January 2004 - February 2005 (1 year 2 months) ƒƒ Created brand identity for Interior Design firm including logo and stationary; ƒƒ Created and developed web site; ƒƒ Developed various collateral pieces such as flyers, business cards, brochures, postcards. Freelance at Graphic & Web Designer

January 2002 - Present

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Education Academy of Art University MFA, Web Design & New Media

2008 - 2012 University of California, Berkeley Associates, Graphic Design

2001 - 2004 Universidade Federal do EspĂ­rito Santo Bachelor, Business Administration

1996 - 2000 Honors and Awards 1st Place on Usability Category Academy of Art University Spring Show

May 2009 1st Place on Advanced Image Editing Category Academy of Art University Spring Show

May 2009 1st Place on the Web Technologies Category Academy of Art University Spring Show

May 2010 Honorable Mention on the Scripting (Flash Action Script) Category Academy of Art University Spring Show

May 2010 Semifinalist on browser-based design category Adobe Design Achievements Awards

October 2010

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Abstract

I created a web application whose target audience are users who want to rent or list short term vacation rentals. My initial goal was to develop a working web application populated with listing of properties located in Amsterdam, in The Netherlands. Time and technical constraints kept me from achieving that initial goal and instead I created and developed a walkthrough prototype of the web application’s user interface, as well as functional requirements report that details the research, design, testing and development trials involved in this project.

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Statement of interest

Travel and design are my two biggest passions and in 2009 when I started my research on a possible theme for my final thesis I came into the following testimonial left by a vacation rental user: “The biggest difference between a vacation rental and a hotel? I never felt like leaving a thank you gift at a hotel.� That statement made me stop and think about the then growing trend of online searching for short term rentals. It made me realize that the vacation rental industry combined my two passions by allowing vacation rental owners and managers to design and sell different travel alternatives to guests who are looking for a more personal experience. It’s all about the user experience design, except that in this case the

user is the guest and the designer is the host. I had used this kind of services a few times in different countries and I was always surprised that the web sites were very confusing and did not reflect the quality of the accommodations offered. Back in 2009 Airbnb was in its earliest stages and Wimdu did not even exist yet. I saw that as an opportunity for developing a web application with innovative approaches to the user experience and information design. When I decided to start an MFA program in web design I knew that I wanted to finish the program with the set of skills necessary to give me the confidence to get a job in which I could create intuitive and user centered design. The biggest motivation for working on this project is the learning experience itself.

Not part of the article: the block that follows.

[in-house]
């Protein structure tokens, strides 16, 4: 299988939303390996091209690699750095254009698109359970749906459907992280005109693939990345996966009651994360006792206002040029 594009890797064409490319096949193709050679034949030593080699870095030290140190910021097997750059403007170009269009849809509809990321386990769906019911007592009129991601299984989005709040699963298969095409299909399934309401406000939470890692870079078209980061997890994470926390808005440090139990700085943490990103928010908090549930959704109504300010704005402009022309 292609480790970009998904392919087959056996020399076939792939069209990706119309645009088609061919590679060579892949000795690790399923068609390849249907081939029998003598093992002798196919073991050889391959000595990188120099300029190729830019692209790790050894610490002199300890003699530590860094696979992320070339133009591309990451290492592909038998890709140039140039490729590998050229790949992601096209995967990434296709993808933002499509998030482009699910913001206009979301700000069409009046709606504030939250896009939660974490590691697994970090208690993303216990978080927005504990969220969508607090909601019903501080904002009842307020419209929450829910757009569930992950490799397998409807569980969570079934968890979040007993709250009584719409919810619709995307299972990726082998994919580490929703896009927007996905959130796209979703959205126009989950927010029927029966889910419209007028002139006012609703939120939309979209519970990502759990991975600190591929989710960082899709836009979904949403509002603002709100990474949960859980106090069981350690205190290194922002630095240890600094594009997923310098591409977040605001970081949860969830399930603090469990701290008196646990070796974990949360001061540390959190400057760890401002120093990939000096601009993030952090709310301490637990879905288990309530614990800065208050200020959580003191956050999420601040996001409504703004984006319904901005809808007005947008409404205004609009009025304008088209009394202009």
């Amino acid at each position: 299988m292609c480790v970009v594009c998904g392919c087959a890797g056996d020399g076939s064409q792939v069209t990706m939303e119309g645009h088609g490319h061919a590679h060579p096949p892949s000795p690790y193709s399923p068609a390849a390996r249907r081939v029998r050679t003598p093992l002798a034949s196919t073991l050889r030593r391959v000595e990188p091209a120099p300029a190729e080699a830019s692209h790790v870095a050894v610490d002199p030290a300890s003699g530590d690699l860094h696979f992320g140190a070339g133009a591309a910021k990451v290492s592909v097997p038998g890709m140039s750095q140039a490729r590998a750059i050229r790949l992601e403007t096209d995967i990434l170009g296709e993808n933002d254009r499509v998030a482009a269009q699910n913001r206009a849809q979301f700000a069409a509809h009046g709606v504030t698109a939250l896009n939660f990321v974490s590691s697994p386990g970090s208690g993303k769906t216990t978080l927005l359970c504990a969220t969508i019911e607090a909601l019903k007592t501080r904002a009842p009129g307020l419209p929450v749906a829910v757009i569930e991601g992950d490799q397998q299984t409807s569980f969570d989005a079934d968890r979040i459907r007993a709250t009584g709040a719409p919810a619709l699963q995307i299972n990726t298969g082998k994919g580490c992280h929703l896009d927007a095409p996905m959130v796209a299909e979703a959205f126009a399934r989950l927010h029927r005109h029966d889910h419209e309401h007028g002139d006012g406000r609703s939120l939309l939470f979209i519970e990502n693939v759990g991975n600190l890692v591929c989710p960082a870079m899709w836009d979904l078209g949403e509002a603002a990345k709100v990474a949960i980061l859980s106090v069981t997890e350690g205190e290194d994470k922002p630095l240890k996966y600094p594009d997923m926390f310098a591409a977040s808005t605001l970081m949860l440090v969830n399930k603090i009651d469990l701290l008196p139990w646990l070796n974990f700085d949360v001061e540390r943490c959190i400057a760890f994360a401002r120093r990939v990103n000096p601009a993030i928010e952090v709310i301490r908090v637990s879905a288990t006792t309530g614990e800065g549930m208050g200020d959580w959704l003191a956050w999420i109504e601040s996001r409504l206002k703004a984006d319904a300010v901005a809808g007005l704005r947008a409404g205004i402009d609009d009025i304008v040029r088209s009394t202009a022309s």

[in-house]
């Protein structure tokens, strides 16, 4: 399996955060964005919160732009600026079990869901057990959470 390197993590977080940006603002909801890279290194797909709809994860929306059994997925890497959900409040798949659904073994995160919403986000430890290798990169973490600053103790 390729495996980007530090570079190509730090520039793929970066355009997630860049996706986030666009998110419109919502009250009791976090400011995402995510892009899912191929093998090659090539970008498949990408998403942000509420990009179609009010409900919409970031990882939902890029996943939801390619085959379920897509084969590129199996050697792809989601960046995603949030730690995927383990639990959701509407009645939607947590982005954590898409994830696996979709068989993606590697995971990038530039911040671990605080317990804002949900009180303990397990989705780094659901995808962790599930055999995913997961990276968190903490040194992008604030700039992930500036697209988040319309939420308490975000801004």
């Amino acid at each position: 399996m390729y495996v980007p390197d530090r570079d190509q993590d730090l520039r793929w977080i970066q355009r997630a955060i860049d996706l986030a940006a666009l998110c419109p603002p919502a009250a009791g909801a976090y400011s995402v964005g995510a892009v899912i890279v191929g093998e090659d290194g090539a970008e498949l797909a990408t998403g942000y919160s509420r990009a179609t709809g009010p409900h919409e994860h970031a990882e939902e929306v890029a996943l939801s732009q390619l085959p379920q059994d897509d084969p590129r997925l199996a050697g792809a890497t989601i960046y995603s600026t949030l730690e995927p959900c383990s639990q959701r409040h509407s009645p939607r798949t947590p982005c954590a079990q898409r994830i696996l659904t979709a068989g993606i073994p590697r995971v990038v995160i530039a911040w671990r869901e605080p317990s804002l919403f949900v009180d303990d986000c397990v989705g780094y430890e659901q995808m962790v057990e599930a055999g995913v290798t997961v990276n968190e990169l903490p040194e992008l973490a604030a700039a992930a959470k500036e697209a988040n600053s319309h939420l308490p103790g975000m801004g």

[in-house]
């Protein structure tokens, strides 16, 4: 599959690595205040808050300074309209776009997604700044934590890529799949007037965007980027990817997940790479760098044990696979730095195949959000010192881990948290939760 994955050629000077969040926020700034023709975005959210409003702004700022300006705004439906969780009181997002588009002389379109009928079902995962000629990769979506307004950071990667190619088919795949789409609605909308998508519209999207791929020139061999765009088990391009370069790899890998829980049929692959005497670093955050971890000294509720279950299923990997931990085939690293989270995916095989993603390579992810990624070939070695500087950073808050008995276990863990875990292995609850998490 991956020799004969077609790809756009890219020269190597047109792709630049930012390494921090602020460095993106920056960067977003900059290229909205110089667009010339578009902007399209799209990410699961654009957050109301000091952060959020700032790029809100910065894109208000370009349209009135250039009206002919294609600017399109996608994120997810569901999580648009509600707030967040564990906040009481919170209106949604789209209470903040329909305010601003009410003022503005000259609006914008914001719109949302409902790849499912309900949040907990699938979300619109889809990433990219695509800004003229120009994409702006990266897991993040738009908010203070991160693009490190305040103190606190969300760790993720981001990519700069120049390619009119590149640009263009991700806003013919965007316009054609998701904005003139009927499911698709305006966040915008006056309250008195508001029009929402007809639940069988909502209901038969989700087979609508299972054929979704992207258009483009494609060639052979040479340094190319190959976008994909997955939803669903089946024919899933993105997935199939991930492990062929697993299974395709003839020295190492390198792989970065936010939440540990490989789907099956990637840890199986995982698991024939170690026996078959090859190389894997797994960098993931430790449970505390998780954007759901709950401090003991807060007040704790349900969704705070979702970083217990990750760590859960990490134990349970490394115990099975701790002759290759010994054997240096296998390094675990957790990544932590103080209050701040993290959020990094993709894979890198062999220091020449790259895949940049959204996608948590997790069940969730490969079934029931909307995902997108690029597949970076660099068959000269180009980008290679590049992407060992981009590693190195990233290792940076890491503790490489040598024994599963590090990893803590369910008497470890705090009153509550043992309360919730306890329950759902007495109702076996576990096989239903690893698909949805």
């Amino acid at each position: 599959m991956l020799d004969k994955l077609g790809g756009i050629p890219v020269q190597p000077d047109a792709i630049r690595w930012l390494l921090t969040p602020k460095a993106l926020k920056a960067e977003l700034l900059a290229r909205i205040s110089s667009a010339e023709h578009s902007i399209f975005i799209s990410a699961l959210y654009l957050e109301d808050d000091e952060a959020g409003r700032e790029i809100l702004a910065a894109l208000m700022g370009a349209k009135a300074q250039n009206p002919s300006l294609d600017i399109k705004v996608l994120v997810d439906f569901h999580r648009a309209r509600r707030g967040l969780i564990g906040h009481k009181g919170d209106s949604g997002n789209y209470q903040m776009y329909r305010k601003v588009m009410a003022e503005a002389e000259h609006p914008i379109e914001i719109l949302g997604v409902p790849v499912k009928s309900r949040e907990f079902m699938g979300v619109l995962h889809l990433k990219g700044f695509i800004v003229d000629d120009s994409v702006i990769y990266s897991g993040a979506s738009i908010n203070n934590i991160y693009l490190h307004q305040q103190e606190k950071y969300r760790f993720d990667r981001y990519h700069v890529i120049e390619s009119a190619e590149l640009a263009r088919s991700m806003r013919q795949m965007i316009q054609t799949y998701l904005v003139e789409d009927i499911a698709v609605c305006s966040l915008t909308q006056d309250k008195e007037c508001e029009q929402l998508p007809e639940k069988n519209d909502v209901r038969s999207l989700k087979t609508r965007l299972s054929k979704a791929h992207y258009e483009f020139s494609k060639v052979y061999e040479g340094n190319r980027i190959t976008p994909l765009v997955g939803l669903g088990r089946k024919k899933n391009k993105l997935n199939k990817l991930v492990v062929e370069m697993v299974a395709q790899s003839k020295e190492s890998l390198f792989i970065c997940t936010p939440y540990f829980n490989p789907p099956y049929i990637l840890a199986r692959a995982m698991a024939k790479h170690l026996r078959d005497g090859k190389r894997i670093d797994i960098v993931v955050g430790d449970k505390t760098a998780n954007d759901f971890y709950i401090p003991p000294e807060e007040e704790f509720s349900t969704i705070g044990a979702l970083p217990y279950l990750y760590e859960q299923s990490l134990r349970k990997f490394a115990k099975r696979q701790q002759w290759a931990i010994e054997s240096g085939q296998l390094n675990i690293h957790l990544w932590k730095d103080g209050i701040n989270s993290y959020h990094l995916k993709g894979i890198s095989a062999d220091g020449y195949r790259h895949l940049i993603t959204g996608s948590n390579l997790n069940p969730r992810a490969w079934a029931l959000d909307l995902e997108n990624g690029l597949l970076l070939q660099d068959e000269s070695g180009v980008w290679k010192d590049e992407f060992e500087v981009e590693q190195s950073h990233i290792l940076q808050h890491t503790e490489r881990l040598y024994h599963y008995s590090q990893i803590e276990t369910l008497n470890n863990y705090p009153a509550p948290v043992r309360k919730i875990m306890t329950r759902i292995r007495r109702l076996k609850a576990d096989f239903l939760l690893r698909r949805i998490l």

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Executive summary Overview ƒƒ Keyzz.com is a web application to find and list vacation rentals as well as manage the bookings of properties that are rented on a short term basis. Initially it will be populated by properties located in Amsterdam for exemplification purposes. ƒƒ The users who are looking to rent one of these properties will be able to search for different kinds of accommodations including apartments, studios, houseboats, and guest houses. Amongst other things, they will be able to check the amenities of each property as well as its availability, and write reviews with photos. ƒƒ Property owners and/or managers will have at their disposal a variety of tools to advertise and promote their properties, as well as manage the bookings and offer extra services to their guests during the booking process. ƒƒ The application will offer the possibility of instant booking of properties – a more straightforward approach to the booking process that represents a major competitive advantage over the existing competition.

Keyzz.com home page design

ƒƒ A walkthrough prototype and the development blog of the application will be live by the end of the MFA program at the Academy of Art University in the Spring of 2012. It will not be operational for real users due to time and technical constraints. ƒƒ This report intends to explain in detail the concepts and ideas behind the project, the different steps of the design process, the usability tests conducted and their resulting recommendations, all that has been accomplished in the project, and all the milestones that still remain to be reached.

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RESEARCH STRATEGIC PLANNING DEVELOPMENT USABILITY TESTING